Save even more time by copying and pasting report recommendations directly from the FAR Interpretive Report into other documents.

The FAR Interpretive Report is available only on PARiConnect, our online assessment platform. Not yet connected? Sign up now and get your first three administrations and reports for free!

Learn more about the FAR.

During the next month, PAR will be offering free Webinars on many of our newest products. Whether you have already begun using these assessments and are seeking a deeper understanding of the science behind the test or you are considering adding the assessment to your professional library, these Webinars will offer insight into the measure, explain administration and scoring details, and assist in interpretation. Each Webinar will give you the opportunity to ask questions and interact with knowledgeable PAR staff.

If you’ve been wondering about PAR’s newest assessments, take this opportunity to learn more!

Space is limited, so register today!

Introduction to the Academic Achievement Battery (AAB)–Screening Form
Wednesday, September 28, 2016
2:30 to 3 P.M. ET
Register here
Assess four areas of achievement throughout the life span

Introduction to the Academic Achievement Battery (AAB) –Comprehensive Version
Thursday, September 29, 2016
1 to 2 P.M. ET
Register here
Assess seven areas of achievement throughout the life span

Introduction to the Reynolds Intellectual Assessment Scales, 2nd Edition (RIAS-2)
Wednesday, September 28, 2016
1 to 2 P.M. ET
Register here
Assess intelligence and its major components

Introduction to the Child and Adolescent Memory Profile (ChAMP)
Tuesday, September 27, 2016
1 to 2 P.M. ET
Register here
Assess visual and verbal memory in children, adolescents, and young adults

Overview of the Feifer Assessment of Reading
Tuesday, August 30, 2016
1 to 2 P.M. ET
Register here
Examine the underlying cognitive and linguistic processes that support proficient reading skills

Introduction to DBR Connect
Thursday, September 15, 2016
12 to 1 P.M. ET
Register here
Rate student behavior in minutes

Register today! Space is limited!
We recently sat down with Steven G. Feifer, DEd, author of the Feifer Assessment of Reading™ (FAR™) and Feifer Assessment of Mathematics™ (FAM™) for an interview to discuss how to use cognitive neuroscience to better understand why students struggle in school. This is the second part of a two-part interview. Did you miss Part 1? Catch up here.

How do the FAR and FAM go beyond just using an aptitude/achievement discrepancy perspective?

SF: The FAR and FAM represent a more ecologically valid way to understand the core psychological processes involved with both reading and mathematics. Many psychologists are used to measuring executive functioning, working memory, visual perception, and processing speed using stand-alone instruments, and then must clinically bridge these results into the worlds of reading and math. In other words, how does poor performance on executive functioning tasks impact the ability to read on grade level? These can be very difficult questions to answer.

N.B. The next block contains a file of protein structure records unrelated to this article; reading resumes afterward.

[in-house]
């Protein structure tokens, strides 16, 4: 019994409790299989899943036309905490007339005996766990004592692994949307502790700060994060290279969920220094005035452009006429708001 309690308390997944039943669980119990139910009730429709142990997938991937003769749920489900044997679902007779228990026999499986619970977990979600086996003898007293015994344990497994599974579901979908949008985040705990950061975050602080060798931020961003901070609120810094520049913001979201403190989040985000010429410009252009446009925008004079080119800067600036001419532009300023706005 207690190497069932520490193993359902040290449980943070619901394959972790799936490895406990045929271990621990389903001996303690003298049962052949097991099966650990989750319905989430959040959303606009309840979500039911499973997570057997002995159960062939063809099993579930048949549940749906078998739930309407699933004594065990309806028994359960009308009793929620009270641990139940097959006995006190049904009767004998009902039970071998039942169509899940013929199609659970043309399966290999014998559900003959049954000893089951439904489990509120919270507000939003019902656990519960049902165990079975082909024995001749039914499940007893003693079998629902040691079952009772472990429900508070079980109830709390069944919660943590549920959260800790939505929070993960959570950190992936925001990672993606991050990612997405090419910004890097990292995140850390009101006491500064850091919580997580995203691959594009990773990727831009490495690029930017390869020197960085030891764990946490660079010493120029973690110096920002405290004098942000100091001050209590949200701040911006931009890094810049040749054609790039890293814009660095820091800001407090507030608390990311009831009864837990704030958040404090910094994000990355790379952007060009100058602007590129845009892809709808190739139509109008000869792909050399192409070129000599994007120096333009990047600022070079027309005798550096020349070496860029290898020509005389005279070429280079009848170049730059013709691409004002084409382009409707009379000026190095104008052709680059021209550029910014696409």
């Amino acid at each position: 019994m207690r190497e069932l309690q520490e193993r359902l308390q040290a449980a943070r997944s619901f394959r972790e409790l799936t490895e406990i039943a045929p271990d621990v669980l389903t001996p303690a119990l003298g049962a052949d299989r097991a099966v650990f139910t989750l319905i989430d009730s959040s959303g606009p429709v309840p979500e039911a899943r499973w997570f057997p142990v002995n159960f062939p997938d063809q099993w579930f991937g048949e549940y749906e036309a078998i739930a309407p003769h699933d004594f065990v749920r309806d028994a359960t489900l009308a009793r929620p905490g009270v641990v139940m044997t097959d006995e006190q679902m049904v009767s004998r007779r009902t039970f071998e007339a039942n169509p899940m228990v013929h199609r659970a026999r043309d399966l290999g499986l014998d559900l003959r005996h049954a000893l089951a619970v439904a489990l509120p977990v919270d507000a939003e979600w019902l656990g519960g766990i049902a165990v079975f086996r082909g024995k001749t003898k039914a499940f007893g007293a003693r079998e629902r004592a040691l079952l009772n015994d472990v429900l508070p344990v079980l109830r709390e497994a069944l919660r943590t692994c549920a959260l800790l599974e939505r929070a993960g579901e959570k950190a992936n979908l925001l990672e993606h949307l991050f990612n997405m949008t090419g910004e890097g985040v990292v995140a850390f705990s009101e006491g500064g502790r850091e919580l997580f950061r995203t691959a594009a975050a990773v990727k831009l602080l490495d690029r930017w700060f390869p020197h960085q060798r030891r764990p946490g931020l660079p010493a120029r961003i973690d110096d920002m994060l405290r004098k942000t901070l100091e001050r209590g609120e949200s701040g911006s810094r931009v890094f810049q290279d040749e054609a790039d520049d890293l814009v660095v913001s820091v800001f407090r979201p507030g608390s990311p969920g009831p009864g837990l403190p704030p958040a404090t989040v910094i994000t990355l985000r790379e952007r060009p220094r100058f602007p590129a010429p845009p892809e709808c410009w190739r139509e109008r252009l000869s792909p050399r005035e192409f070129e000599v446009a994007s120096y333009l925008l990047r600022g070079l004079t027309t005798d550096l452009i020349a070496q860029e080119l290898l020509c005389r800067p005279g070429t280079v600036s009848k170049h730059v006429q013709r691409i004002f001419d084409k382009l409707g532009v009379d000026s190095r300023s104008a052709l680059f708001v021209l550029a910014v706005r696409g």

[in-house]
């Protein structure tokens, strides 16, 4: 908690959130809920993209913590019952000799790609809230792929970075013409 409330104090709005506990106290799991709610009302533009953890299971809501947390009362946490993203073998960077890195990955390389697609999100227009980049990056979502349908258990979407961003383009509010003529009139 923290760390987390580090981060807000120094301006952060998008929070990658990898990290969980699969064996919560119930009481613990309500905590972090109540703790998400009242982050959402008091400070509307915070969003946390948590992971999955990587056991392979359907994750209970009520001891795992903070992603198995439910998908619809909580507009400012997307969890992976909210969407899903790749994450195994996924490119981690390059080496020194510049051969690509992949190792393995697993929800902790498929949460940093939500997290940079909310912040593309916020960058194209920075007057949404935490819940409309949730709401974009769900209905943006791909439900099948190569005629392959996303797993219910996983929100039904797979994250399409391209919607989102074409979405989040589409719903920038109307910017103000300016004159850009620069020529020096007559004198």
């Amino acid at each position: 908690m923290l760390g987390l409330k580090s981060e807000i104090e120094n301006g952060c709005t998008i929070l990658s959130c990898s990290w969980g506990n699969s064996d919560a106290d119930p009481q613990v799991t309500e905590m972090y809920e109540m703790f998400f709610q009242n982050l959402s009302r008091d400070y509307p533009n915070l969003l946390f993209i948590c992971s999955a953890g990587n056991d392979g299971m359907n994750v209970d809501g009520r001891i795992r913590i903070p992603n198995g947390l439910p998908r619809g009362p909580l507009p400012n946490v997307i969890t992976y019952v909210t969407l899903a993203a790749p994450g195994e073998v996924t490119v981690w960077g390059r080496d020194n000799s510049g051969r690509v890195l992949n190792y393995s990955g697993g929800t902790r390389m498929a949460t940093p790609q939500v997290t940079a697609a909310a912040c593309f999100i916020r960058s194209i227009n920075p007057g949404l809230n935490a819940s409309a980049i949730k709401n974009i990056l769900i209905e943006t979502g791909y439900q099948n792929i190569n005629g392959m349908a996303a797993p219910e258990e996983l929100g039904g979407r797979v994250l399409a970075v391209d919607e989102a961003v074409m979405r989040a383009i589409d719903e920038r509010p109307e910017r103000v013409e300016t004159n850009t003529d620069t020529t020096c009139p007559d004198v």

The FAR and the FAM seek to measure these psychological constructs while the student is actually engaged in the academic skill itself, allowing the examiner to directly determine the impact of each neurocognitive process on the academic skill itself. Typical achievement tests are important to determine where a student is functioning with respect to a nationally normed sample, but the FAR and FAM were designed to explain why. This is the key to really bringing back the “I” into an “IEP,” so practitioners can more readily inform intervention decision making.

Do the instruments give you a reading/math level?

SF: Both the FAR and FAM give you an overall composite score, but the true value of these instruments lies within the factor scores. We chose grade-based norms due to the variability of ages in each grade and thought it was only fair to compare a student’s performance with students in the same grade-level curriculum. In other words, it did not seem fair to compare a 10-year-old in the 3rd grade with a 10 year-old in the 5th grade with two more years of formal instruction.

Academic skills should be based upon the current grade level of the child, especially when we have an educational system where 43 of 50 states follow a common core curriculum. If practitioners are uncomfortable with grade-based norms, there is a conversion by age proxy table included.

Do you need a neuropsychology background to administer and/or interpret any of these instruments?

SF: I think you need a reading or math background to administer and interpret these instruments, which is why these are B-level qualification instruments.  This means most teachers can readily administer the FAR and the FAM. It is not necessary to understand the neuroscience behind each learning disorder subtype, but it is necessary to understand the learning dynamics involved with each skill. For instance, most educators readily understand the role of phonics, fluency, orthography, and comprehension in reading. The FAR can catalogue the relative strengths and weaknesses within each of these processing areas to best inform intervention decision making.